Microscopic bowel inflammation was found in 42.4% of patients (n=53) diagnosed with SpA, all with subclinical bowel inflammation who did not report any gastrointestinal complaints. Macroscopic lesions were found in 31% of patients. Serum calprotectin levels were significantly increased in patients with SpA and RA as compared to healthy controls (P<.001 and P=.036, respectively).  Differences were not found between patients with RA and SpA (P=.417). Compared with non-smokers,  smokers had significantly higher serum calprotectin (P=.007), however the differences between controls and patients with SpA or RA remained statistically significant even after correcting for smoking in linear regression analyses (P<.001 and P=.031, respectively). 

Levels of serum calprotectin and CRP were significantly higher in patients with microscopic bowel inflammation as compared to patients with normal bowel histology (P=.033 and P=.036, respectively). After adjusting for associated factors including serum CRP, nonsteroidal antiinflammatory drug use, time between serum samples and colonoscopy, and smoking, serum calprotectin levels remained linked to bowel inflammation.  

Receiver operating characteristic (ROC) analysis was used to define cut-offs for serum calprotectin and CRP levels for the detection of bowel inflammation (3340 ng/mL and 0.4 mg/dL, respectively).  Fecal calprotectin levels were higher in patients with microscopic bowel inflammation as compared to those with none (P=.036). Fecal calprotectin correlated with CRP (rS=0.481; P=.002), but not with serum calprotectin (P=.384). Fecal calprotectin cut-off values for optimal sensitivity (64.3%) and specificity (73.3%) for detection of bowel inflammation was 85 mg/g.

The researchers then sought to develop a predictive model for bowel inflammation in SpA using CRP and calprotectin.  A combination of serum CRP and calprotectin were used since both appeared to be independently associated with microscopic bowel inflammation.  The added value of fecal calprotectin levels was then evaluated with the combination of other tests.  They found that when both serum CRP and calprotectin were increased, adding fecal calprotectin did not contribute further to diagnosis. However, in patients with either CRP or serum calprotectin levels elevated, the addition of fecal calprotectin testing did add information about the frequency of bowel inflammation.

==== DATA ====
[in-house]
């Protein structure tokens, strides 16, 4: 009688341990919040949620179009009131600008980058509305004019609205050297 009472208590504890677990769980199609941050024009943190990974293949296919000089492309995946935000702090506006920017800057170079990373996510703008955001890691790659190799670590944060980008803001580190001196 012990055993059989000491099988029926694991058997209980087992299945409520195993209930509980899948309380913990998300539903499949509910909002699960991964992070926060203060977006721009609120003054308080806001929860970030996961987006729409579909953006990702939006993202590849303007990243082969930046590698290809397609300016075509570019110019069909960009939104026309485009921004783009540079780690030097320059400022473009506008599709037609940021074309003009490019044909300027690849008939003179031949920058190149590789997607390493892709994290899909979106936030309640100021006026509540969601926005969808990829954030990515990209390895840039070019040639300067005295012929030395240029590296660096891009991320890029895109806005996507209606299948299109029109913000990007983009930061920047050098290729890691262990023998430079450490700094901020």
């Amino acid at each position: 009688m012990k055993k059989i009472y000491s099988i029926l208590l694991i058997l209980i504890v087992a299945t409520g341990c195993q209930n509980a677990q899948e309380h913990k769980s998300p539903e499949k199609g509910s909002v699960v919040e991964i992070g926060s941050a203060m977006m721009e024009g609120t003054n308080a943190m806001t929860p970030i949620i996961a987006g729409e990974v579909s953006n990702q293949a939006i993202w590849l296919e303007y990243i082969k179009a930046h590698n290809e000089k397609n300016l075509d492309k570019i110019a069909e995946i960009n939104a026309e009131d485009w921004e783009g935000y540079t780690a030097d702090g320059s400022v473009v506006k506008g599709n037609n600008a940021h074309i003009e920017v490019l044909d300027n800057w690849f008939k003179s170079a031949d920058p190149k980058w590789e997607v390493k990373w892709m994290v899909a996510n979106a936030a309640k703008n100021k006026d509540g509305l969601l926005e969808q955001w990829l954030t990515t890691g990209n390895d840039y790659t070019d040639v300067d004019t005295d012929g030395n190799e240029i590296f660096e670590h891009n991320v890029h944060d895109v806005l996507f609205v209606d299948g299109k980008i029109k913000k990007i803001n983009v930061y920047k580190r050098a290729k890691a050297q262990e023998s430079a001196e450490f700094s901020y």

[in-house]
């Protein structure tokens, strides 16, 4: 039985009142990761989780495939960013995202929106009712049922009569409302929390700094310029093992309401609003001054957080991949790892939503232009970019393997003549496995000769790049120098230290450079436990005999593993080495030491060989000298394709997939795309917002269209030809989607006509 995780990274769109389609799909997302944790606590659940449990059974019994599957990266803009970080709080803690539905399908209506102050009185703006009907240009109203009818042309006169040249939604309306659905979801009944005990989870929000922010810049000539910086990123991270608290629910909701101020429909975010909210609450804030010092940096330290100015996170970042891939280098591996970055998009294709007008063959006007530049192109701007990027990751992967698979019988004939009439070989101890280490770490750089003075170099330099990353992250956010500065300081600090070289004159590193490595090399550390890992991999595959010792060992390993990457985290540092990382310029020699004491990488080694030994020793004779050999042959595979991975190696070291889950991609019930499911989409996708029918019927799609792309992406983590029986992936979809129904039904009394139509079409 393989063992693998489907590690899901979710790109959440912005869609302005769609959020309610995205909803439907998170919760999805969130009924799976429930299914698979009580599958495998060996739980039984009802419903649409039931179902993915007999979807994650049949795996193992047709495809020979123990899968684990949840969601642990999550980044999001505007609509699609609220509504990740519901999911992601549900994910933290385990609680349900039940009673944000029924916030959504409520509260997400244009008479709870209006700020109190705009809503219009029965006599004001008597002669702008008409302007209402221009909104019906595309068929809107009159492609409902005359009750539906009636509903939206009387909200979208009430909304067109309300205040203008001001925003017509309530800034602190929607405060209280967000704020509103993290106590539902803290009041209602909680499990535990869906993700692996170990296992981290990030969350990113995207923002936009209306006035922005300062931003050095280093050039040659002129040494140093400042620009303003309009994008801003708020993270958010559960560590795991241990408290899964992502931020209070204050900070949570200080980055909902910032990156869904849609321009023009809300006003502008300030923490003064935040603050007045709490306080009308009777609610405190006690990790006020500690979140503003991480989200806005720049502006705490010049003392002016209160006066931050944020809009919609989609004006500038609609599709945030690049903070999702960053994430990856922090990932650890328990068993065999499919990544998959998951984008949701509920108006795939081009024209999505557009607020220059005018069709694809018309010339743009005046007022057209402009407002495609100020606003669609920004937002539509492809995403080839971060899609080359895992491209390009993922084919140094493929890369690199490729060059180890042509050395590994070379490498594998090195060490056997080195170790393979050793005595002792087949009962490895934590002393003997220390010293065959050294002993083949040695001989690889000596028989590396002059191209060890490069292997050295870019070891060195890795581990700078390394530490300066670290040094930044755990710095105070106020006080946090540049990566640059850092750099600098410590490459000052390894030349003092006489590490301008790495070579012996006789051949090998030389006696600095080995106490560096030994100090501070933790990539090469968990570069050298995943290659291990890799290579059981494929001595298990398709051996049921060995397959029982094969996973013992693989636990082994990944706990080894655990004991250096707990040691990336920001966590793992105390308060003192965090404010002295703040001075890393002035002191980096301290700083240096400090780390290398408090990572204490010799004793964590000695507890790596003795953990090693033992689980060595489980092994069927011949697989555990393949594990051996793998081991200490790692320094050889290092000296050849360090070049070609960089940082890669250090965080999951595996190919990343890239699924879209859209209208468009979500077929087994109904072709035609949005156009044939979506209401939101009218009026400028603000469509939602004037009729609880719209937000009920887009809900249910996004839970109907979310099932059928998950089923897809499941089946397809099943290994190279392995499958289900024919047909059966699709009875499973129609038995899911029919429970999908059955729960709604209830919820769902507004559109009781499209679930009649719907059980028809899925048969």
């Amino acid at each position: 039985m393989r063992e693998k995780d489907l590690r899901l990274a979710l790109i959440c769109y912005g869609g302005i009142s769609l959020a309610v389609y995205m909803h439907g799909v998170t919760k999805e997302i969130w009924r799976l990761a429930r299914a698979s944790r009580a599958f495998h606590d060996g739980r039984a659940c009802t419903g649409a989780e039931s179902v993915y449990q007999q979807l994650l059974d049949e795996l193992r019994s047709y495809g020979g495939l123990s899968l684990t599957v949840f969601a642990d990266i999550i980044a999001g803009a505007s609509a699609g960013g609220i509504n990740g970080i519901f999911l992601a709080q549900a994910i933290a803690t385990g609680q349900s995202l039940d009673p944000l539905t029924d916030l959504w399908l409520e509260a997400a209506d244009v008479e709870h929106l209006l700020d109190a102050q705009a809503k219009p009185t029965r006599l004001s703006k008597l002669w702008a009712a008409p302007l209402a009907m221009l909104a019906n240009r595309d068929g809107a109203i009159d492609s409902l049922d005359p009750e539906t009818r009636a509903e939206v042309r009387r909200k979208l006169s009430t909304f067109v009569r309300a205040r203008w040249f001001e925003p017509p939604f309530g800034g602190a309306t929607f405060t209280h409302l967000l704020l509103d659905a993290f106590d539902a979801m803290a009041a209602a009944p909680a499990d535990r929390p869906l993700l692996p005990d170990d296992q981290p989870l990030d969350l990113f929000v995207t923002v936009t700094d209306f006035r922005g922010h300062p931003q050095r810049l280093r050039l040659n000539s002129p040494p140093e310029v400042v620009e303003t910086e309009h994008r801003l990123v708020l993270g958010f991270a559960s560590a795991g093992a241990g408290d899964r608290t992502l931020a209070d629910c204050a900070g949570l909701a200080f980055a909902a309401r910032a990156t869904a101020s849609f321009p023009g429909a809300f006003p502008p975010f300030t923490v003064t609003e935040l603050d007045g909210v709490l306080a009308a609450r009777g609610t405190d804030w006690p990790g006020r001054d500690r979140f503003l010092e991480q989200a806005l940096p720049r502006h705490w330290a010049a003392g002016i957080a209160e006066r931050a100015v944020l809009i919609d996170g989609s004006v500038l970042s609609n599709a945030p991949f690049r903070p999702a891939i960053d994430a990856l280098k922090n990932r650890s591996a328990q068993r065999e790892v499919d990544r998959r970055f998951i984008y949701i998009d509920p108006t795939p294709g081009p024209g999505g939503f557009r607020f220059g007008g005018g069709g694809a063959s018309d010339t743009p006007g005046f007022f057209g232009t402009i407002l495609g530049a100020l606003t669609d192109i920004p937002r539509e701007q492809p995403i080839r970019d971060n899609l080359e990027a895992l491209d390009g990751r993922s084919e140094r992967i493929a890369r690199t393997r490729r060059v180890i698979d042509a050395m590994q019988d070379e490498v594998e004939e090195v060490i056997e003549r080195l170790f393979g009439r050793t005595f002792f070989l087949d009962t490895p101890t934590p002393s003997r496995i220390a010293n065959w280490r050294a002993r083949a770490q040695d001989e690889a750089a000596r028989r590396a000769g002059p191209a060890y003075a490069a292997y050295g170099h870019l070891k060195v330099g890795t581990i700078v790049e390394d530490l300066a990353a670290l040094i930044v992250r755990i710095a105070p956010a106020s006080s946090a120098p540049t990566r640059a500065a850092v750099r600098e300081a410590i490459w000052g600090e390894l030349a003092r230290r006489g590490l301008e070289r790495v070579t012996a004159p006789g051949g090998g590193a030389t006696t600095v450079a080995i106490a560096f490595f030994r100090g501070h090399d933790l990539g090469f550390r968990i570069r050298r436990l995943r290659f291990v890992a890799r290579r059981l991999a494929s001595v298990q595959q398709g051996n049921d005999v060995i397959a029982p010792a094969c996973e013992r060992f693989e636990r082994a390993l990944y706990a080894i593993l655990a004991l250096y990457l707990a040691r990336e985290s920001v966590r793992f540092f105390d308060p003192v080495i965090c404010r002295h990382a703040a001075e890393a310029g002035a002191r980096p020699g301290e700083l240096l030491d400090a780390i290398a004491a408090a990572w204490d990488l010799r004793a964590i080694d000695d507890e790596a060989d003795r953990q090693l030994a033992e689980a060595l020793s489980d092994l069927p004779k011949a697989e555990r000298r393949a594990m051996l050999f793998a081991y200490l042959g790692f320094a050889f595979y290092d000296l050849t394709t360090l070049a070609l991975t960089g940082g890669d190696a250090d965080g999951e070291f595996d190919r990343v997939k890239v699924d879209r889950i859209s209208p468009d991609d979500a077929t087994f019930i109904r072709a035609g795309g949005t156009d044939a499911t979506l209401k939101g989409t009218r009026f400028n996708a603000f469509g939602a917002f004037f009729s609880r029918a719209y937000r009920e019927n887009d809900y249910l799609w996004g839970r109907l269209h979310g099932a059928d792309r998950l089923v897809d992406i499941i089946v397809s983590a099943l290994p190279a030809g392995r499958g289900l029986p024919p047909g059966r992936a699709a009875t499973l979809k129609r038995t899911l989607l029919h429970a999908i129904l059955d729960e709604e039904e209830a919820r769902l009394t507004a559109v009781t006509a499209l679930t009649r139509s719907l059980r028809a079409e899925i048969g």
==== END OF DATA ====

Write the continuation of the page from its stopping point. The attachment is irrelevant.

“When CRP and serum calprotectin were low or when both were high, determination of fecal calprotectin did not provide added value for detection of bowel inflammation, although it did provide further differentiation when only one of these serum markers was elevated..we propose a two-step screening approach using CRP and serum calprotectin, and only if necessary, fecal calprotectin for risk assessment of microscopic bowel inflammation in SpA,” the study authors stated. 

Summary and Clinical Applicability

Serum and fecal calprotectin levels appear to be reliable biomarkers of SpA, suggesting that they may be helpful in identifying patients with SpA that have elevated risk of subclinical bowel inflammation who may most benefit from further screening. The screening approach for bowel inflammation in SpA detailed in this study generated an area under the ROC curve of 74.4%.

Limitations and Disclosures

Only a smaller subset of study participants provided fecal samples for analysis.  An independent follow-up study should confirm the screening approach model described. 


Cypers H, Varkas G, Beeckman S, et al. Elevated calprotectin levels reveal bowel inflammation in spondyloarthritis. Ann Rheum Dis. 2016; Epub ahead of print May 10, 2016. doi:10.1136/annrheumdis-2015-208025